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Thread: Naval Hospital undergoing change
09-25-07, 06:08 AM #1
Naval Hospital undergoing change
Naval Hospital undergoing change
Larger, better facilities planned to keep up with growing base
BY JENNIFER HLAD
September 25, 2007 - 12:59AM
DAILY NEWS STAFF
Camp Lejeune is growing, and the Naval Hospital is growing with it.
As the base makes way for thousands more Marines — part of the Pentagon’s plan to increase the size of the Marine Corps — Camp Lejeune’s Naval Hospital is working to ensure those Ma-rines and their families have the health-care facilities they need, officials say.
The hospital was designed in the late 1970s for an entirely different health-care model than is used today, Capt. Mark Olesen, commanding officer of the hospital said, and it must be ex-panded to meet the growing need.
“This facility needs to evolve,” he said.
The hospital’s newly renovated mother-baby unit was finished in Aug. 2006, and “it raised the bar for renovation,” said Lt. j.g. Mitchelle Ortiz, a facility engineer.
Workers are now renovating all the in-patient rooms on the hospital’s third floor — a project scheduled to be complete by December, Ortiz said.
With the announced increase in Marines, the hospital also has been working with base plan-ners to try to determine where Marines and their families will be and where clinics are needed, Ortiz said.
Workers will begin renovating two other buildings on base in November and December, Ortiz said. Those buildings house the Post-Deployment Health Assessment Program, the Substance Abuse Rehabilitation Program, some dental services and a variety of administrative areas.
The two buildings are 1940s-era converted barracks buildings, Olesen said, but the $5 million renovation projects in each will make them “state-of-the-art facilities.”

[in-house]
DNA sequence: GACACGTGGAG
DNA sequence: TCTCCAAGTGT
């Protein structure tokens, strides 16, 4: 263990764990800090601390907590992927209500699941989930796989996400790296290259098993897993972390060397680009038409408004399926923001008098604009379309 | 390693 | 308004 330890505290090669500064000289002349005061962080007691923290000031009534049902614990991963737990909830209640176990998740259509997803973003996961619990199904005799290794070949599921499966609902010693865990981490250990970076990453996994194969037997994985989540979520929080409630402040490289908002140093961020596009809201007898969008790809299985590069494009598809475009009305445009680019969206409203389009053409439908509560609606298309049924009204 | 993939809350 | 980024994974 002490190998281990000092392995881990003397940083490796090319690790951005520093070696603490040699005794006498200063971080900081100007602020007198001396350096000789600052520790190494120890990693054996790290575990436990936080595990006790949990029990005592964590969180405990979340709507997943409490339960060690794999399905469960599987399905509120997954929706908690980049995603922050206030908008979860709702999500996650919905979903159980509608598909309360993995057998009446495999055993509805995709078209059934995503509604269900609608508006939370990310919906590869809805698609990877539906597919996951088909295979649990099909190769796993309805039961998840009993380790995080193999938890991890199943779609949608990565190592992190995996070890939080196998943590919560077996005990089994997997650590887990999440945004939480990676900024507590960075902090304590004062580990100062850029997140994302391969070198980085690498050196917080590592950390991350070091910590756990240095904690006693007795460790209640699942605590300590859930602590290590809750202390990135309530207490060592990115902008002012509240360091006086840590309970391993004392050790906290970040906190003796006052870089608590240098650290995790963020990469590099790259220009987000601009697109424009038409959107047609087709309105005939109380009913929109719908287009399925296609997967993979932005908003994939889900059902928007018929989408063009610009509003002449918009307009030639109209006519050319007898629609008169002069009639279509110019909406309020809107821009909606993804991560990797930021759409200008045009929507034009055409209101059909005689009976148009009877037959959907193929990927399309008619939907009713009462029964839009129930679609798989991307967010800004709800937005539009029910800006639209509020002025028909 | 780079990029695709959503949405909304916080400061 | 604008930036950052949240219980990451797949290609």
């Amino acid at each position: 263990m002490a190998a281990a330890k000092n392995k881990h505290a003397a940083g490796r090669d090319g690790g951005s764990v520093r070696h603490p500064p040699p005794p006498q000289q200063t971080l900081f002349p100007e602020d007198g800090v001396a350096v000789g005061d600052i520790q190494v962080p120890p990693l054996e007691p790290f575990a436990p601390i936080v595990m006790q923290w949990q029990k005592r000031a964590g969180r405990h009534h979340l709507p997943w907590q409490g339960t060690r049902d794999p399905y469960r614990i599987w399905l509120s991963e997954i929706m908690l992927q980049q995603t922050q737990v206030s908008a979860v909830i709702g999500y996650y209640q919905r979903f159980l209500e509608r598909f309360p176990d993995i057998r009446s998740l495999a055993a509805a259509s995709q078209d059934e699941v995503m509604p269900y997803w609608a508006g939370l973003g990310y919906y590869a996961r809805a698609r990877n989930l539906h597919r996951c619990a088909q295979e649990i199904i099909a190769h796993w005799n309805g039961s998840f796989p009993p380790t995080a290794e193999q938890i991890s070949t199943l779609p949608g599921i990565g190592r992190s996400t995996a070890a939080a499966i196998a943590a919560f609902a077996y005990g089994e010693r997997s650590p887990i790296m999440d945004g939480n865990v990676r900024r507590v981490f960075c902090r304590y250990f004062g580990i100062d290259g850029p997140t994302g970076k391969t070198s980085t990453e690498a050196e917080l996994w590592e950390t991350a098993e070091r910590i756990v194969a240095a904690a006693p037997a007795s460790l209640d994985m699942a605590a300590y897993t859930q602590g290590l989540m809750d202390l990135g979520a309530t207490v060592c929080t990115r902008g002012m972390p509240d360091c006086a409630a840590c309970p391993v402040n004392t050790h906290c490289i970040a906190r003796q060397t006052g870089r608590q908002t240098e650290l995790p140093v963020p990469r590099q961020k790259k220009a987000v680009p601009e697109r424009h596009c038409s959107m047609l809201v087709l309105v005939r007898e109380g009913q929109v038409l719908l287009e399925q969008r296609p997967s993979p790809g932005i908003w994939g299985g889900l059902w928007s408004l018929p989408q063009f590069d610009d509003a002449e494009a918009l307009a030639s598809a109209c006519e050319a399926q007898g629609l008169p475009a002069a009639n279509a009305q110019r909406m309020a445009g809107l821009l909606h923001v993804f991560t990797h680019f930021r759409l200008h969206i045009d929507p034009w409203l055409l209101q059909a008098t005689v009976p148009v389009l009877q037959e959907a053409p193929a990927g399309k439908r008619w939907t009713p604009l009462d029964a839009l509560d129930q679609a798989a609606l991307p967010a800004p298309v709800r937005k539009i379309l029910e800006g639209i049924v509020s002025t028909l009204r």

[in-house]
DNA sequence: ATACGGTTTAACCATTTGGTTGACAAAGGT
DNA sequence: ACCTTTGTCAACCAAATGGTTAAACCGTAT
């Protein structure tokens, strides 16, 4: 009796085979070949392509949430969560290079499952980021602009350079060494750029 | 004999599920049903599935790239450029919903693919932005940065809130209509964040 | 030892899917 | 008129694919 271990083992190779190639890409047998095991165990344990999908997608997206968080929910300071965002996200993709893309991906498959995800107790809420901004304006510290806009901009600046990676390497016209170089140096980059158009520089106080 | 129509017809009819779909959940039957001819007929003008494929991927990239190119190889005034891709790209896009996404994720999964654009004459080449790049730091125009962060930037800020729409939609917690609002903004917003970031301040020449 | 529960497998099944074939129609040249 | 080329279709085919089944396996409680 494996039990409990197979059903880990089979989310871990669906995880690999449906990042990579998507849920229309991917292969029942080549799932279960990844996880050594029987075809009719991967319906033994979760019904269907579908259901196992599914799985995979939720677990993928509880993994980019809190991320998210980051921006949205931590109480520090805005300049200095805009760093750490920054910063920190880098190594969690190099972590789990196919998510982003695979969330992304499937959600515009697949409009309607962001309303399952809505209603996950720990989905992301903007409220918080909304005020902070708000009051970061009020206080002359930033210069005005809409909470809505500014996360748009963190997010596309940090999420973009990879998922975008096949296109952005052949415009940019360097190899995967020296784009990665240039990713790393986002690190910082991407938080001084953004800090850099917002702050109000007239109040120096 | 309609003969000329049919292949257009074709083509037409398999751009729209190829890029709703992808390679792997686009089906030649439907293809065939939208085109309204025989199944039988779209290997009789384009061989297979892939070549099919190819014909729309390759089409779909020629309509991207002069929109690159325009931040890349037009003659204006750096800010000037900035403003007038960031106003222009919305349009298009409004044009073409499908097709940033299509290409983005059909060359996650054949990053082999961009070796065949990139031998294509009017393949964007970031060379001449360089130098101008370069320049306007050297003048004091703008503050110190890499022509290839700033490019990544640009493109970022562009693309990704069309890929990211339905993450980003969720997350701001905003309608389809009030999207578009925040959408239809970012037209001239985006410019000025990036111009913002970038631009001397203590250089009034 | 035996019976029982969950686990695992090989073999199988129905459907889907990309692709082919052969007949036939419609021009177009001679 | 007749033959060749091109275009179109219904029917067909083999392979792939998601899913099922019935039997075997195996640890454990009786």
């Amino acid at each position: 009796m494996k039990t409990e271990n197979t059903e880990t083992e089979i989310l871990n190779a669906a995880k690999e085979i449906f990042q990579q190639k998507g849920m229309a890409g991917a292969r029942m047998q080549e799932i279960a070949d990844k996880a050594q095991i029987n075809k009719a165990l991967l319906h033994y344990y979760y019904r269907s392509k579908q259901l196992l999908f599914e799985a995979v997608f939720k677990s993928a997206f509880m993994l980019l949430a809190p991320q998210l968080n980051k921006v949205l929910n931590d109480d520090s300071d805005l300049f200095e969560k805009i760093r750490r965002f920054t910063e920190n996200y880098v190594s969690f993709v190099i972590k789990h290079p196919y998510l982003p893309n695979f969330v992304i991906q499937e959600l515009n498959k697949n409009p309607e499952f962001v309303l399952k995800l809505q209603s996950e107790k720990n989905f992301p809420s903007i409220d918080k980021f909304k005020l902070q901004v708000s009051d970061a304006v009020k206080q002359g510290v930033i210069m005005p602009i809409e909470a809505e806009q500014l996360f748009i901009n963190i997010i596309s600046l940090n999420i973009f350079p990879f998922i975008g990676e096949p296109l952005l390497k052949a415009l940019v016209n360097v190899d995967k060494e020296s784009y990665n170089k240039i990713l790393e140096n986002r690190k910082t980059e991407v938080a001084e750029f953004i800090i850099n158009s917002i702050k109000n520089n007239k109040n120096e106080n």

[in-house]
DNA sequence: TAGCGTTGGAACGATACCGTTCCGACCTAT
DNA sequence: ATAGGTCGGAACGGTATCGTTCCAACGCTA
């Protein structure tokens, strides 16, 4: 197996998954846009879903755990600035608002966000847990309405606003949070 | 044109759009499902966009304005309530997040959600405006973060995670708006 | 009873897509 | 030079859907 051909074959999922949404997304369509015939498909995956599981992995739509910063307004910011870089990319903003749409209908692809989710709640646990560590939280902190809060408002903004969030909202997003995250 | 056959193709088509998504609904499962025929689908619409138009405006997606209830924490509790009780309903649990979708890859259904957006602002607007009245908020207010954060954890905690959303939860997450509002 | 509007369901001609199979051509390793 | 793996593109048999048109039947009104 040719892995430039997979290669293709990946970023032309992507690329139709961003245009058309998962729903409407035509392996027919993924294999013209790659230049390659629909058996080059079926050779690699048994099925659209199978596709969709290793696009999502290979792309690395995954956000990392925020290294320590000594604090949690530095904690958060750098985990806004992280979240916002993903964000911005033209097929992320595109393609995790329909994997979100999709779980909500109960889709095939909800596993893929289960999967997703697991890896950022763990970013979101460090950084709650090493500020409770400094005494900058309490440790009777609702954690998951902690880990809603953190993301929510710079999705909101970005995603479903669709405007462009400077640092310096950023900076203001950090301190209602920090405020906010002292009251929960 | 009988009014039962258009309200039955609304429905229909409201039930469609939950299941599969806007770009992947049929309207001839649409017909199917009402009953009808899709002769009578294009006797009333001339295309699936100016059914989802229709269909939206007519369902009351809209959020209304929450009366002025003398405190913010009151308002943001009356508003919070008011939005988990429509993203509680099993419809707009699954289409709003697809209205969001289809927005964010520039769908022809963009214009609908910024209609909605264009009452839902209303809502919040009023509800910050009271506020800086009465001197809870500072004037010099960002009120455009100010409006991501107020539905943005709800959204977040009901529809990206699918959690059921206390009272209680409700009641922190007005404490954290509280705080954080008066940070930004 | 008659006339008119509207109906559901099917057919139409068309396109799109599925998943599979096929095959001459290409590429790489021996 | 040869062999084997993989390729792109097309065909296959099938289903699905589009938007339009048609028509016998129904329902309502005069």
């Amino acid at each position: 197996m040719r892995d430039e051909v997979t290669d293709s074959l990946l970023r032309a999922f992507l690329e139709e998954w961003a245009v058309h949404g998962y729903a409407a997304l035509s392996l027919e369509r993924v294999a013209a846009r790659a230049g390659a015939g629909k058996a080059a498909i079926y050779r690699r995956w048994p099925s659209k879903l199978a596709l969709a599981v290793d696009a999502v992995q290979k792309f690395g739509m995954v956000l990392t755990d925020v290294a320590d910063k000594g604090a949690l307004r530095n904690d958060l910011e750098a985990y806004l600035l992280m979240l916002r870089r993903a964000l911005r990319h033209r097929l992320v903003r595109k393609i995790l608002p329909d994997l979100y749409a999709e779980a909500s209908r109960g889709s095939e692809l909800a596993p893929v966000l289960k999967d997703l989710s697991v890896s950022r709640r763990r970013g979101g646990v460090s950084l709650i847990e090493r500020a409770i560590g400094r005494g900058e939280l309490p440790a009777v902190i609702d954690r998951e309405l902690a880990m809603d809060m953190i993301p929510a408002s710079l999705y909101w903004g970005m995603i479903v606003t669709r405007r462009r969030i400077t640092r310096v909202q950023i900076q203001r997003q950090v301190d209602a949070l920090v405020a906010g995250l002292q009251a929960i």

A larger-scale renovation and expansion project — slated to expand the hospital by more than 30 percent — will begin in 2010, Ortiz said.
The expansion will double the size of the emergency room, Olesen said, as well as greatly in-crease the clinic area and take better advantage of the space.
“We are really facility-constrained in many areas,” he said.
“(The changes) will improve functionality so we can expand services,” Olesen said. “It will give us such flexibility.”
Nearly every department will have to grow to meet the expansion, Ortiz said.
That growth will help meet the needs of the current patients and the anticipated 12,000 to 15,000 additional patients, Olesen said. The hospital also plans to augment the staff, he said.
When the hospital was built, he said, it was designed for active-duty Marines. The growing family member population and the growing Corps have challenged the hospital, he said.
But now the hospital is taking the lessons of the past to prepare for the future, he said.
“We’re committed to taking care of our Marines and their families,” Olesen said. “To do that, we need to expand the facility.”
Contact military reporter Jennifer Hlad at firstname.lastname@example.org or 353-1171, ext. 8449.
IN LOVING MEMORY OF MY LATE HUSBAND, SSgt Roger A. Alfano, USMC
ONE PROUD MARINE
Once a Marine...Always a Marine
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